How to raise money when times are tough
Credit cards and loans are harder to come by, but they're not the only way to borrow, says James Daley
Saturday 30 August 2008
After a decade of cheap and easy credit, getting your hands on a mortgage, personal loan or credit card has become much tougher and much more expensive over the past year.
While the most competitive two-year fixed-rate mortgages were priced in line with, or even below, the Bank of England base rate last summer, the cheapest two-year fix you'll find today is more than 0.5 percent above the current base rate – and you'll pay much more if you don't have a good deposit and credit rating.
Nevertheless, the credit markets have by no means dried up entirely. Credit cards, loans and mortgages are still readily available – even for those with low incomes or less than perfect credit history. Consumers may just need to look a bit harder for what they need.
According to Moneyfacts.co.uk, a financial comparison website, the average interest rate on a three-year £5,000 personal loan has increased from 8.1 per cent to 11 per cent over the past two years.
Furthermore, there's no doubt that rejection rates are much higher today than they were back then. However, the total amount of new personal loans handed out in July was still only down 16.7 per cent on an annual basis in July, much less than the sharp falls seen in the mortgage market. Banks are still lending more than £2bn a month in unsecured debt.
Perhaps the first thing you should do before looking for a personal loan is to ask yourself if you really need it. If you're thinking about buying a new car or having a new kitchen installed, for example, could you try saving for it instead? Even waiting for a few months could save you thousands, as interest rates are expected to fall over the next year – and you'll also the benefit of any additional savings you can make over the months ahead.
If you do really need a loan, then the next step has to be to take a look at your credit rating – as the cheapest rates are now only available to those with the cleanest records. Credit rating agencies such as Experian and Equifax allow you to order a hard copy of your credit file for as little as £2. Alternatively, you can view the file online by subscribing to services such as Experian's Credit Expert (www.creditexpert.co.uk), which is free for the first 30 days, and then costs £6.99 a month.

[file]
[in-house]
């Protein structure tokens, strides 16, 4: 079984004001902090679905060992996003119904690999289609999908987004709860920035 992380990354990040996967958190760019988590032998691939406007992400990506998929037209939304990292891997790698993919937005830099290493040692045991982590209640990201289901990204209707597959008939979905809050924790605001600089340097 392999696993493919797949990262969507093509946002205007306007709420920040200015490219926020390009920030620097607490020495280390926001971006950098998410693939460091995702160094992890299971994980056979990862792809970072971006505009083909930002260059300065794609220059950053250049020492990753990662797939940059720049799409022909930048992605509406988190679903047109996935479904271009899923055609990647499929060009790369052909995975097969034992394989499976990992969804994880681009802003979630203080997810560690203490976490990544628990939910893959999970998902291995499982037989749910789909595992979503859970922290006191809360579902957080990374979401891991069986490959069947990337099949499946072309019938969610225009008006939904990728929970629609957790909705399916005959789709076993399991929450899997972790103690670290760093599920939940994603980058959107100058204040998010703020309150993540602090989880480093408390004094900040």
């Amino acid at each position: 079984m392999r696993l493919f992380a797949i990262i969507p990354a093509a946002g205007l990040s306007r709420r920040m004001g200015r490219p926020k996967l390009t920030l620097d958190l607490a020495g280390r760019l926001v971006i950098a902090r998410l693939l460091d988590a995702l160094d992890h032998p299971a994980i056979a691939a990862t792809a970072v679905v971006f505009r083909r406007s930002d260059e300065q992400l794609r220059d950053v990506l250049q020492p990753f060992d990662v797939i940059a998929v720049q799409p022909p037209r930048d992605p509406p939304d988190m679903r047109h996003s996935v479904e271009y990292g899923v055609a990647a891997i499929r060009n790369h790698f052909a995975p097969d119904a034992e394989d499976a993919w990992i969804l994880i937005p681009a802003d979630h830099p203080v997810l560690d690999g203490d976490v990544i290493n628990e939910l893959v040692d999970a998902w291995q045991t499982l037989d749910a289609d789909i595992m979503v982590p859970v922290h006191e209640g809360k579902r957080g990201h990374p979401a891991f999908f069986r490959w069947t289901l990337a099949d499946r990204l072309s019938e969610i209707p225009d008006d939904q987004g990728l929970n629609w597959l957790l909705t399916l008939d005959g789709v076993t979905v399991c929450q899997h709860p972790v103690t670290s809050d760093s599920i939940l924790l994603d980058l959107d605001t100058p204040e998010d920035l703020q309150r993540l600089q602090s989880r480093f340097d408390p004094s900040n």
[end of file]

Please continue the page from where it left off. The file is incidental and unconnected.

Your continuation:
James Jones of Experian says that there are some simple steps you can take to ensure that your credit file looks as good as it can. "Make sure you're on the electoral roll at your current address," he says, "especially if you've moved recently. Obviously, if you've struggled in the past financially, that's going to be recorded on your file, so it's also important to make sure any arrears are paid off – and it may even be worth explaining why you had a problem if you've got a good reason. You can put a note of up to 200 words on your file, and lenders may take it into account when making a decision."
Jones adds that you should also check that you don't haven any links to people on your credit file which are no longer relevant.
Anyone you've had a joint bank account or joint mortgage with will be linked to you on your credit record, and could damage your chances of being accepted for a loan if they've got a bad record themselves. So if you find that your ex-girlfriend or former business partner is named on your file, you should write a letter to the credit agency asking for the link to be removed.
Finally, Jones advises that you check that all other information on your file is correct. Occasionally, mistakes do creep onto credit files, but you can get these rectified by taking it up with the financial organisation which has put the black mark on your file.
Once you've got an idea of how good your credit score is, you can think about looking for a loan. Websites such as moneyfacts.co.uk and moneysupermarket.com are useful for comparing the best deals on the market – and the moneysupermarket site even has a function which allows you to filter results according to the strength of your credit score.